Thousands of Virginia Tech students, faculty and area residents gathered on campus Tuesday nightfor a solemn candlelight vigil to honour and mourn the32 victims of Monday's shooting rampage.

Mourners held thousands of candles as speakers urged them to find solace in one another.


Students comfort one another at a candlelight vigil on the Virginia Tech drill field on Tuesday to honour the victims of Monday's shooting rampage. ((Roanoke Times/Sam Dean/Associated Press))

"We will move on from this, but it will take the strength of each other to do that," said Zenobia Hikes, vice president for student affairs. "We want the world to know we are Virginia Tech, we will recover, we will survive with your prayers.

The vigil came hours afterU.S. President George W. Bush told an arena full of students, staff and family members that they are not alone in their grief.

"People who have never met you are praying for you, they're praying for your friends who have fallen or are injured," Bush told an afternoon memorial service Tuesday at Virginia Polytechnic Institute and State University in Blacksburg.

The 10,000-seat basketball arena was filled to capacity with row after row of students, many wearing orange Virginia Tech shirts. Many wiped tears from their eyes as they listened quietly to the service.


U.S. President George W. Bush, speaking at the memorial ceremony at Virginia Tech, told the grieving crowd that he and his wife, Laura Bush, had 'hearts full of sorrow.' ((Gerald Herbert/Associated Press))

Bush told the crowd that he and his wife, Laura Bush, had "hearts full of sorrow" for the 32 students and staff who were killed and the 15 others who were wounded Monday morning by a gunman, who then killed himself.

A day that started as an ordinary Monday quickly took a "dark turn," Bush said.

"By the end of the morning, it was the worst day of violence on a college campus in American history and for many of you here, it was the worst day of your lives."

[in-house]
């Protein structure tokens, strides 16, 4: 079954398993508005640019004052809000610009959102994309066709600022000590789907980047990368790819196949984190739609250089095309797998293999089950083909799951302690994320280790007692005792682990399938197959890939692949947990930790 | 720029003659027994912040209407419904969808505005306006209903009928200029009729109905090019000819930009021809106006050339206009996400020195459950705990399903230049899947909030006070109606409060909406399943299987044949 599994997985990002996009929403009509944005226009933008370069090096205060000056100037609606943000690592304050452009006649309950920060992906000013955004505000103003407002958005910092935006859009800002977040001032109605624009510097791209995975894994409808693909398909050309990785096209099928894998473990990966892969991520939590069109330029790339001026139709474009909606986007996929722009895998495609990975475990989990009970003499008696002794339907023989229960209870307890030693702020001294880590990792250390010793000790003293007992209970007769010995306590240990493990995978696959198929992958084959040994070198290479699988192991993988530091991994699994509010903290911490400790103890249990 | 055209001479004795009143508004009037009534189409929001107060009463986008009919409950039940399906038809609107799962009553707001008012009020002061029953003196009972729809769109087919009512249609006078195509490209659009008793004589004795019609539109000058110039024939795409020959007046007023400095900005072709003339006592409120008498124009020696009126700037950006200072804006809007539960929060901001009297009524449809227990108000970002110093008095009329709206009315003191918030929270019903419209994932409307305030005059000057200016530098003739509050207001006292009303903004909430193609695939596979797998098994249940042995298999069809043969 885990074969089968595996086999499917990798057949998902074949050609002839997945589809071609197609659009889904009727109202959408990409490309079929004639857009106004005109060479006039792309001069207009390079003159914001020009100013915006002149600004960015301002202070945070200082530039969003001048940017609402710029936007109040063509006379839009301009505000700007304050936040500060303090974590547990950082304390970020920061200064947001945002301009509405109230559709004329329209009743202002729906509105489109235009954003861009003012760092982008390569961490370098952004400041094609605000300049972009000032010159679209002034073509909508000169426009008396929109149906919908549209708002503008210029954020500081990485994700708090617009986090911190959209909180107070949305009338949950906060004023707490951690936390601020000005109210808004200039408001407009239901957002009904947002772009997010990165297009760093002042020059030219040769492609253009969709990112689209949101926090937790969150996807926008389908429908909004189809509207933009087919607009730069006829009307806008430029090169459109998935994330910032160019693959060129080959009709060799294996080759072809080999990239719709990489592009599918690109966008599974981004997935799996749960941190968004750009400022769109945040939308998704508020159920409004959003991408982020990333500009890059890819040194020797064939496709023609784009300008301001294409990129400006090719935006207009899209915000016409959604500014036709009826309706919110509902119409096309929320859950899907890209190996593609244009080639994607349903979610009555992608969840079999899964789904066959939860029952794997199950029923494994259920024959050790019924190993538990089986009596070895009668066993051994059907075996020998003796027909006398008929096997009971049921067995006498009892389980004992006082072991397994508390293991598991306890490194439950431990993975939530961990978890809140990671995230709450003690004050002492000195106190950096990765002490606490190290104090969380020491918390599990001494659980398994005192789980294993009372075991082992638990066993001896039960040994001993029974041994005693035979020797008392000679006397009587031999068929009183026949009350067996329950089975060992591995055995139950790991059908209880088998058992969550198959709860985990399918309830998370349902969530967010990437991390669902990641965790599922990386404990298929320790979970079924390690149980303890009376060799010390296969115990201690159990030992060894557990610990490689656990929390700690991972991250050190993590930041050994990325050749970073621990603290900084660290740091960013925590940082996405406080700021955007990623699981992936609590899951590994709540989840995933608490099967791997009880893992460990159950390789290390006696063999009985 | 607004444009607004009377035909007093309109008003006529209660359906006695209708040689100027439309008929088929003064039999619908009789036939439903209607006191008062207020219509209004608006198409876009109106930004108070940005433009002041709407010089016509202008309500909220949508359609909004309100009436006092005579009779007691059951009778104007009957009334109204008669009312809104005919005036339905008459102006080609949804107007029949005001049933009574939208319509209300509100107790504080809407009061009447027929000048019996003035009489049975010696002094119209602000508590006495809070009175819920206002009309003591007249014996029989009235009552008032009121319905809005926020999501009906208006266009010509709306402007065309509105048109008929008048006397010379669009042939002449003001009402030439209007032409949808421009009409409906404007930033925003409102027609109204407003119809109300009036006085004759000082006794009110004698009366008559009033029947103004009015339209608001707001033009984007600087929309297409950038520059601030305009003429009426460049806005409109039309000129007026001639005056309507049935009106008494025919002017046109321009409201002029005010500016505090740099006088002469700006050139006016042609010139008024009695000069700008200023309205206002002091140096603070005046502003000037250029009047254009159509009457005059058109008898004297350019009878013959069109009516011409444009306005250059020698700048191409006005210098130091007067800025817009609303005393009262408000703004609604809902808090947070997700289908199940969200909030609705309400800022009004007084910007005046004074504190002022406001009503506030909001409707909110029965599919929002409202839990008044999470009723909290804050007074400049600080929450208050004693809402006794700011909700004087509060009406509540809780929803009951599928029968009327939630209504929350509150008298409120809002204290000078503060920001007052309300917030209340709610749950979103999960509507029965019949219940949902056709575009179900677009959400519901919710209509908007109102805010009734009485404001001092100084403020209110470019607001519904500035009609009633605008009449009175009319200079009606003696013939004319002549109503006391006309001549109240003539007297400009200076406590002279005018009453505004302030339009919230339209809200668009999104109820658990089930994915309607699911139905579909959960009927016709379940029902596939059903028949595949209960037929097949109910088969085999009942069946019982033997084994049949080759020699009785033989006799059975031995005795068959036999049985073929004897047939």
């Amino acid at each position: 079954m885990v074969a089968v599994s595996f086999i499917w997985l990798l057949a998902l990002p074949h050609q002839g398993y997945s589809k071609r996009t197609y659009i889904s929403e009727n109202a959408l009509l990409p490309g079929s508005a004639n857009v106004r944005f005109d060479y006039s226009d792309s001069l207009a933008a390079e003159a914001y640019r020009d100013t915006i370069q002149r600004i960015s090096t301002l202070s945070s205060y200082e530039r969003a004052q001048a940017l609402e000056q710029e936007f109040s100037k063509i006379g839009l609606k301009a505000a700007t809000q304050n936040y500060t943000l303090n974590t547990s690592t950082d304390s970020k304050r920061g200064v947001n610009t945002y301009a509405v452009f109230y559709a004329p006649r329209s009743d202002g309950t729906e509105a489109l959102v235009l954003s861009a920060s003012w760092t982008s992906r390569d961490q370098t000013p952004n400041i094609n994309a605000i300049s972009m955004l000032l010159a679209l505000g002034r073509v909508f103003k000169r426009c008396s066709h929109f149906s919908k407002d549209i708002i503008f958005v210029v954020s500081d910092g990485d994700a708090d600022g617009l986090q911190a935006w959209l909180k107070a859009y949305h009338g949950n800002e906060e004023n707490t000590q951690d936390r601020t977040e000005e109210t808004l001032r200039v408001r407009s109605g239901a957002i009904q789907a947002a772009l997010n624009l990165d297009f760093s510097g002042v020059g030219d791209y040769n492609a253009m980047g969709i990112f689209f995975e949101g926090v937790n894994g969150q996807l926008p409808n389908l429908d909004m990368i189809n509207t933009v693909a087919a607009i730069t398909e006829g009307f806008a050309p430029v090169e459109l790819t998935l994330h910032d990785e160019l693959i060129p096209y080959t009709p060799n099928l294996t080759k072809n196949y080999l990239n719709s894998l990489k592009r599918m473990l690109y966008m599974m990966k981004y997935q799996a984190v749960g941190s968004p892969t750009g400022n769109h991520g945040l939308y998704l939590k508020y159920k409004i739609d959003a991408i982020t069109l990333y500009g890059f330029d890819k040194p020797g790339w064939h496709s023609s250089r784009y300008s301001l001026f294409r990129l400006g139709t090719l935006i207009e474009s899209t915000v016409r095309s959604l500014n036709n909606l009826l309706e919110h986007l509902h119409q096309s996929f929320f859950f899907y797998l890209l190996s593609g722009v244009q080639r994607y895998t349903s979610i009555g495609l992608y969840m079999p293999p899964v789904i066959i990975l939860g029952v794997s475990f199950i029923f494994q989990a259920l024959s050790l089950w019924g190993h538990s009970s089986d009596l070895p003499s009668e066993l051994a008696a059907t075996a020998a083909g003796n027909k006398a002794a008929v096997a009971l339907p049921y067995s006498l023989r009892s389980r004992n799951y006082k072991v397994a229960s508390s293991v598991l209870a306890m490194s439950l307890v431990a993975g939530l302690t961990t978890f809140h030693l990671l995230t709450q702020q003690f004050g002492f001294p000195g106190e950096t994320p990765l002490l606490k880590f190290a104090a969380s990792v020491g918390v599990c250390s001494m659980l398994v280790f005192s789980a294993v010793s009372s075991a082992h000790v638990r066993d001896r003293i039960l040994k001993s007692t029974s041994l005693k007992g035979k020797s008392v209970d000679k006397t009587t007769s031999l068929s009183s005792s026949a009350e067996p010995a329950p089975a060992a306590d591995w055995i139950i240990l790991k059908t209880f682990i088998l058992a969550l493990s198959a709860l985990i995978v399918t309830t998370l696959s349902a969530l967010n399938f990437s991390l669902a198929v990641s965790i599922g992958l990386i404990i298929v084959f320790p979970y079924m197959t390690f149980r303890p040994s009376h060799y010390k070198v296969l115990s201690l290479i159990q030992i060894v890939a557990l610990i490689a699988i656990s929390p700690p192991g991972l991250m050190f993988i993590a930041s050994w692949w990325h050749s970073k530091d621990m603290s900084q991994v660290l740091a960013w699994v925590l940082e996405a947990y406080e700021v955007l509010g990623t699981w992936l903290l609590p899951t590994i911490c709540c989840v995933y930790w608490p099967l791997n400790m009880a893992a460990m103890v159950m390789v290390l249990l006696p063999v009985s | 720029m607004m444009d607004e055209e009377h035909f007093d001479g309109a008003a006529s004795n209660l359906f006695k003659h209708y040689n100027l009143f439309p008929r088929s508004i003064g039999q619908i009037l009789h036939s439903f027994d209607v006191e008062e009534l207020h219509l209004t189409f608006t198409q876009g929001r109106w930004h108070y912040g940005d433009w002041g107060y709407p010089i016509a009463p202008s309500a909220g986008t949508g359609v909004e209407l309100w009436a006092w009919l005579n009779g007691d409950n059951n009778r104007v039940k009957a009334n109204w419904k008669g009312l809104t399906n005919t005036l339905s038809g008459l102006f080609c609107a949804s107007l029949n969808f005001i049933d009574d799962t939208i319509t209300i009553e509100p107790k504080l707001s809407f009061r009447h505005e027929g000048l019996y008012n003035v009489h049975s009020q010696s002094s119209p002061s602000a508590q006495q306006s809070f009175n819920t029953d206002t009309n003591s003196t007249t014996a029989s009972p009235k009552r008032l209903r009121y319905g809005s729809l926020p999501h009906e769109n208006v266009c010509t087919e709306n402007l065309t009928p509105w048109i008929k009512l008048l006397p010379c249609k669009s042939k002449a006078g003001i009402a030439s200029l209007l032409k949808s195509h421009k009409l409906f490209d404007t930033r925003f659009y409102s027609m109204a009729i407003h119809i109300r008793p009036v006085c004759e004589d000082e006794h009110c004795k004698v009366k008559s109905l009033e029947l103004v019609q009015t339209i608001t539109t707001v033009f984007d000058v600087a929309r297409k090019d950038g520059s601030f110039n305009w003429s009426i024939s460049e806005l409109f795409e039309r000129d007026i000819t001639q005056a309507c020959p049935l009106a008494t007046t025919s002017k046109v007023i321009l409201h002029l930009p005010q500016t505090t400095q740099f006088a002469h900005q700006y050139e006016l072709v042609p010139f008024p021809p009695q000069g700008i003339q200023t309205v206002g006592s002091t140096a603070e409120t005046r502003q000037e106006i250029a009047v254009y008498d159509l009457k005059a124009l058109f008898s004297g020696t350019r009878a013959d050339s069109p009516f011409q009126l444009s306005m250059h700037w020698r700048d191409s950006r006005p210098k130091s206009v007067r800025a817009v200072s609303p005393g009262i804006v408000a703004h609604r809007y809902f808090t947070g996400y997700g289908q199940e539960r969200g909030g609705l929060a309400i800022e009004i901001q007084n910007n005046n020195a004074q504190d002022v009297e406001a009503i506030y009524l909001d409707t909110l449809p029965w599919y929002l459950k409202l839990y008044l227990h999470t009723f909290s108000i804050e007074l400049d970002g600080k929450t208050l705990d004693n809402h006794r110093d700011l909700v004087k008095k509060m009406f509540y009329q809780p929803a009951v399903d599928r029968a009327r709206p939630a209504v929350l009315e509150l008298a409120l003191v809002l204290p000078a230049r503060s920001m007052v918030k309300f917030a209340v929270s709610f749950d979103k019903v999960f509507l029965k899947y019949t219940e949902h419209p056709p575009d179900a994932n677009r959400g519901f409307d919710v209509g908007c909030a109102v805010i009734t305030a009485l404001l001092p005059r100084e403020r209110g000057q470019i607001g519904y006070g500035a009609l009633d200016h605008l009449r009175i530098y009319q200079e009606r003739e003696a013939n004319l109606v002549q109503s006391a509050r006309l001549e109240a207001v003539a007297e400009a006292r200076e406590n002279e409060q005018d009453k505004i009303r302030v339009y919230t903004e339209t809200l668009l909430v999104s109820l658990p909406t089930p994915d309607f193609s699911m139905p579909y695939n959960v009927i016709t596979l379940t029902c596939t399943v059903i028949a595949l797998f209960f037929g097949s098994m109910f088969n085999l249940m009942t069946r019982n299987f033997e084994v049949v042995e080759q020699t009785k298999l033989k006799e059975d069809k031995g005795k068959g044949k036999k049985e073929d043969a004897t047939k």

The president, quoting the Bible, urged the crowd to overcome evil with good and promised that one day life will return to normal at Virginia Tech, although those who died will never be forgotten.

School pulling together

Zenobia Hikes, the school's vice-president of student affairs and another speaker at the memorial, said the school has been pulling together to support each other since the shootings at a college dormitory andan engineering building.

"This global tragedy is one we never imagined seeing on our university campus," Hikes told the crowd.

"Because of it, not only did we lose dear members of the Virginia Tech community … we have lost the sense of peace that comes with learning.

"We will eventually recover, but we will never forget."


Students embrace during the memorial service. The 10,000-seat basketball arena was filled to capacity with students, staff and members of the shooting victims' families. ((Steve Helber/Associated Press))

Tim Kaine, the governor of Virginia, also addressed the crowd, explaining that he and his wife were in Tokyo when the killings occurred.

"We were awakened with a call at 1 a.m. to report that a horrible tragedy had taken place on this campus," he said.

Kaine said he spent the next 10 hours frantically trying to get a flight home. As he waited in his hotel room and at the airport, he watched televised newscasts about the tragedy.

Those broadcasts revealed how caring the Virginia Tech community is, he said.

"Before it was about who was to blame and what could be done differently, it was about how do we take care of each other."

The names of many of the victims were released on Tuesday, including that of Jocelyne Couture-Nowak, who was born in Montreal and taught French in Virginia Tech's department of foreign languages.

Police also released the name of the gunman, a 23-year-old student at Virginia Tech, but said they hadn't yet ruled out the possibility that there was more than one shooter.

With files from the Associated Press